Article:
Cell Biology

07/29/2014 - 12:53

A new study from UC San Francisco is the first to show that while the impact of life’s stressors accumulate over time and accelerate cellular aging, these negative effects may be reduced by maintaining a healthy diet, exercising and sleeping well.

 

07/16/2014 - 09:12

A brain region that is vital for memory and shrinks in Alzheimer’s disease patients also is likely to be smaller in those whose white blood cells have shorter DNA-protecting end caps – called telomeres – according to a study by Stanford and UC San Francisco researchers published online July 14, 2014 in the journal JAMA Neurology.

 

07/09/2014 - 05:51

Using a novel screening platform to rapidly evaluate the cellular effects of 1,000 chemical compounds, a team led by UC San Francisco scientists has identified eight drugs that may stimulate nervous system repair in multiple sclerosis (MS).

 

06/16/2014 - 21:04

 The DNA in a pluripotent stem cell is bombarded with waves of proteins whose ebb and flow nudge the cell toward becoming blood, bone, skin or organs. A new theory by scientists at Rice University shows the cell’s journey is neither a simple step-by-step process nor all random.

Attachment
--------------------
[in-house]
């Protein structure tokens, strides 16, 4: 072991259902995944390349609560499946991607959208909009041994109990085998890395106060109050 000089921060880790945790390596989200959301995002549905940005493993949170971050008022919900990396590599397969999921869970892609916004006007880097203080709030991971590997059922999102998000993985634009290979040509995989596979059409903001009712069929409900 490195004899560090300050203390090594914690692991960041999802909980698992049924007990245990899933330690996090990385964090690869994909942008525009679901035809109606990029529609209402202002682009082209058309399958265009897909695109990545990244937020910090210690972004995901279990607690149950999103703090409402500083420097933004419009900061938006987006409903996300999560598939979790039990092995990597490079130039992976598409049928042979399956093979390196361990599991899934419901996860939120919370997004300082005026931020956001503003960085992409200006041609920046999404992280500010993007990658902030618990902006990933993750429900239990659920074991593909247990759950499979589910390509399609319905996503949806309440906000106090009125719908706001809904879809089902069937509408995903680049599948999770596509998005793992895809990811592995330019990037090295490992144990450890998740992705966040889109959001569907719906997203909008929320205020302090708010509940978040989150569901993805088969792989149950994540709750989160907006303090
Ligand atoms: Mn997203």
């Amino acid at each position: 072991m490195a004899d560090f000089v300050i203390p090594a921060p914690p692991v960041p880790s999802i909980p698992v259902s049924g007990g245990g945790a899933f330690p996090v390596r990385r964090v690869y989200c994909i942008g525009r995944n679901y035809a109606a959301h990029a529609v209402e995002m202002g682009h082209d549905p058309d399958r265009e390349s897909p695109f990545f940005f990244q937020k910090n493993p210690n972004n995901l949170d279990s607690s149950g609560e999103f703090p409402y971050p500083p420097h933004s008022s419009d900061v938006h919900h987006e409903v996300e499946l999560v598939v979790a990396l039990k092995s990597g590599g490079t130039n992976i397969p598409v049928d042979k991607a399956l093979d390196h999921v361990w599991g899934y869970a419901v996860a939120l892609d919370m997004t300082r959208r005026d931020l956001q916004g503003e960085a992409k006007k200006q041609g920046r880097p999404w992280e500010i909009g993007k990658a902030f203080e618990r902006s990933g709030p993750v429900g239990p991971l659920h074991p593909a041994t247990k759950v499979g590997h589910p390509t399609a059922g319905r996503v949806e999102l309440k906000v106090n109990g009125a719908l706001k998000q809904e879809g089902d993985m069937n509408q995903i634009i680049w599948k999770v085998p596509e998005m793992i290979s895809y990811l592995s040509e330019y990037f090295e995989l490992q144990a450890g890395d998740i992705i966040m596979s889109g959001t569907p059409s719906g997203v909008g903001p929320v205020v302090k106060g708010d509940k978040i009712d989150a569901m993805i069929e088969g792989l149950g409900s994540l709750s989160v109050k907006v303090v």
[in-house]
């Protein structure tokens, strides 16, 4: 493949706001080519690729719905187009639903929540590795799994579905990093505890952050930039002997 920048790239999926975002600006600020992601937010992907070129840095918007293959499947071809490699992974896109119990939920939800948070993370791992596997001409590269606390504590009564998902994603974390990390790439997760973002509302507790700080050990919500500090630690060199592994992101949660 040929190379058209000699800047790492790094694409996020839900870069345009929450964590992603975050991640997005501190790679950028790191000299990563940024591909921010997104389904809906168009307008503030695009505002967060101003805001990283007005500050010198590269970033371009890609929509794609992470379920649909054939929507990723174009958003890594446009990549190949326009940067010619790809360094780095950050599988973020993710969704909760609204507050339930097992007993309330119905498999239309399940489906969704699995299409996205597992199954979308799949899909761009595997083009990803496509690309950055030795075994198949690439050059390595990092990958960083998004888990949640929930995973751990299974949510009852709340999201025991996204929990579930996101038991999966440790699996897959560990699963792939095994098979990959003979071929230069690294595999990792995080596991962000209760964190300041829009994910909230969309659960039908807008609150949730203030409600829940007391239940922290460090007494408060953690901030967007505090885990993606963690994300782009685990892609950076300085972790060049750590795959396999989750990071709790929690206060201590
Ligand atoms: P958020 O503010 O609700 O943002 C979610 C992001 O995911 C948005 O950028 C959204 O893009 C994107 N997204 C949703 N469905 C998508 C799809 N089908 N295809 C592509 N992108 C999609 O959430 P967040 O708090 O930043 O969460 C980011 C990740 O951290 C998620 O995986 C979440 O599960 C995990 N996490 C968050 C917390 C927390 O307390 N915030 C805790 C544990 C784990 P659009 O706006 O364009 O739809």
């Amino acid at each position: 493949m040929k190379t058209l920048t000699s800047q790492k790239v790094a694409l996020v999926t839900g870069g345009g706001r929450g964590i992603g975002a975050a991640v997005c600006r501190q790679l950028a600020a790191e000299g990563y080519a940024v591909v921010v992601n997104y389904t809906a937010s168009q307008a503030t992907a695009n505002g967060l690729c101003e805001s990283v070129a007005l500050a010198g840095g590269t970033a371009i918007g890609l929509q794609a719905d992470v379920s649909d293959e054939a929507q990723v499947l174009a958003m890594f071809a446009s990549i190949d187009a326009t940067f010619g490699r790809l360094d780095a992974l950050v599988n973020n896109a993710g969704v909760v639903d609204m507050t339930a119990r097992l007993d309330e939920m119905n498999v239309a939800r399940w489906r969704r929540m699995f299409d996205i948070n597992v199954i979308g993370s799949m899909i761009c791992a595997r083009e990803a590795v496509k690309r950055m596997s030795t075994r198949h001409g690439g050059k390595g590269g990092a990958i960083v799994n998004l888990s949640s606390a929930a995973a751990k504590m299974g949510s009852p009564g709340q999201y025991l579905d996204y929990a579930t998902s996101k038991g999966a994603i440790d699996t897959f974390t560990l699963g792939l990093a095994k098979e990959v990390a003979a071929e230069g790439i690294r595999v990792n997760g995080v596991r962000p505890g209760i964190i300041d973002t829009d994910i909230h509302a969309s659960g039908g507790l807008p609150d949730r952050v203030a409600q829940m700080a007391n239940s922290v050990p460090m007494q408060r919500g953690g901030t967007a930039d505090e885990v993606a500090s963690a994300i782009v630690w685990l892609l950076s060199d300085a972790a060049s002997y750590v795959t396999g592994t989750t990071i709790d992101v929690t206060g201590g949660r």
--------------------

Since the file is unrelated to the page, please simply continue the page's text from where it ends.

06/15/2014 - 19:31

A team of European scientists has now extended a previous biophysical model to investigate elongated growth within biological tissues by describing the evolution over time of the shape of a fruit fly’s wing. They found the aspect ratio of the typical biological shapes may exhibit a maximum at finite time and then decrease. For sufficiently large tissues, the shape is expected to approach that of a disk or sphere. These findings have been reported by Carles Blanch-Mercader from the University of Barcelona, Spain, and colleagues, in a paper published in EPJ E. They provide a more general classification than previously available of the different types of morphologies a tissue can be expected to attain, depending on its initial size and its physical properties.

06/05/2014 - 12:26

While chemotherapy can save lives, it can also cause many side effects, including the depletion of immune cells. Also, even in the absence of chemotherapy, normal aging takes a heavy toll on the immune system, leading to immune deficiencies and a higher risk of developing leukemia and a variety of malignancies with age. Now researchers reporting in the June 5th issue of the Cell Press journal Cell Stem Cell have found that a simple dietary intervention—periodic fasting—may combat both chemotherapy-induced and aging-related changes in immune cell function by replenishing stem cells in the blood. The findings suggest that fasting may provide benefits for cancer patients, the elderly, and people with various immune defects.